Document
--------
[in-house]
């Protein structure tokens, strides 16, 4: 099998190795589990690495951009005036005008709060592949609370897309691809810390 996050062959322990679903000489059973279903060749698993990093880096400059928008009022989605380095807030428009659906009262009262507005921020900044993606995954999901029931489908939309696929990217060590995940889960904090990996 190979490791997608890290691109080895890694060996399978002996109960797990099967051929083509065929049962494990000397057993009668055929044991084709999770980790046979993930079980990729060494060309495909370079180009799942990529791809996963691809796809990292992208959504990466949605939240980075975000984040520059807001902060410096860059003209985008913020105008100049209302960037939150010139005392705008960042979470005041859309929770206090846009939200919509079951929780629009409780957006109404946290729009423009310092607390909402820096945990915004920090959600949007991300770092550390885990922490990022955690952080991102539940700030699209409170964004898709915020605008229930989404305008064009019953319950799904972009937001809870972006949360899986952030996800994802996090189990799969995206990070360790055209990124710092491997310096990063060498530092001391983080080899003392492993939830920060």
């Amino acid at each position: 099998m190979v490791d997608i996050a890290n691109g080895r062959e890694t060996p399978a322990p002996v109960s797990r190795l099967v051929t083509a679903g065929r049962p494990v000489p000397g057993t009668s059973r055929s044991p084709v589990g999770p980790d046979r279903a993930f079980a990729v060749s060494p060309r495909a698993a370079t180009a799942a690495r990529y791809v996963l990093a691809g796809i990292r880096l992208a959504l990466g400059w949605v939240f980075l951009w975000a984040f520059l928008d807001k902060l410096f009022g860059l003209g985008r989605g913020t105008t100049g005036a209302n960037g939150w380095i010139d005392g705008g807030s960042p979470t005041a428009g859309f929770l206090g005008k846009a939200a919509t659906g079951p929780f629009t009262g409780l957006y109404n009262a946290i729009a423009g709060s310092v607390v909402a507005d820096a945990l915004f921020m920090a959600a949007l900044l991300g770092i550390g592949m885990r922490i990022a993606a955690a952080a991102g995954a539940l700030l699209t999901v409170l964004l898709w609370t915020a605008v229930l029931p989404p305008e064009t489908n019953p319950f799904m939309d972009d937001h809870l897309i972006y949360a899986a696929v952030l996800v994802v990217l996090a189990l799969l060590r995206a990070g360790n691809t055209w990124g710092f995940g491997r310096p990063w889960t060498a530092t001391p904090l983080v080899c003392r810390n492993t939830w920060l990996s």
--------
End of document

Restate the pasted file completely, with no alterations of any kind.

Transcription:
[in-house]
């Protein structure tokens, strides 16, 4: 099998190795589990690495951009005036005008709060592949609370897309691809810390 996050062959322990679903000489059973279903060749698993990093880096400059928008009022989605380095807030428009659906009262009262507005921020900044993606995954999901029931489908939309696929990217060590995940889960904090990996 190979490791997608890290691109080895890694060996399978002996109960797990099967051929083509065929049962494990000397057993009668055929044991084709999770980790046979993930079980990729060494060309495909370079180009799942990529791809996963691809796809990292992208959504990466949605939240980075975000984040520059807001902060410096860059003209985008913020105008100049209302960037939150010139005392705008960042979470005041859309929770206090846009939200919509079951929780629009409780957006109404946290729009423009310092607390909402820096945990915004920090959600949007991300770092550390885990922490990022955690952080991102539940700030699209409170964004898709915020605008229930989404305008064009019953319950799904972009937001809870972006949360899986952030996800994802996090189990799969995206990070360790055209990124710092491997310096990063060498530092001391983080080899003392492993939830920060």
């Amino acid at each position: 099998m190979v490791d997608i996050a890290n691109g080895r062959e890694t060996p399978a322990p002996v109960s797990r190795l099967v051929t083509a679903g065929r049962p494990v000489p000397g057993t009668s059973r055929s044991p084709v589990g999770p980790d046979r279903a993930f079980a990729v060749s060494p060309r495909a698993a370079t180009a799942a690495r990529y791809v996963l990093a691809g796809i990292r880096l992208a959504l990466g400059w949605v939240f980075l951009w975000a984040f520059l928008d807001k902060l410096f009022g860059l003209g985008r989605g913020t105008t100049g005036a209302n960037g939150w380095i010139d005392g705008g807030s960042p979470t005041a428009g859309f929770l206090g005008k846009a939200a919509t659906g079951p929780f629009t009262g409780l957006y109404n009262a946290i729009a423009g709060s310092v607390v909402a507005d820096a945990l915004f921020m920090a959600a949007l900044l991300g770092i550390g592949m885990r922490i990022a993606a955690a952080a991102g995954a539940l700030l699209t999901v409170l964004l898709w609370t915020a605008v229930l029931p989404p305008e064009t489908n019953p319950f799904m939309d972009d937001h809870l897309i972006y949360a899986a696929v952030l996800v994802v990217l996090a189990l799969l060590r995206a990070g360790n691809t055209w990124g710092f995940g491997r310096p990063w889960t060498a530092t001391p904090l983080v080899c003392r810390n492993t939830w920060l990996s």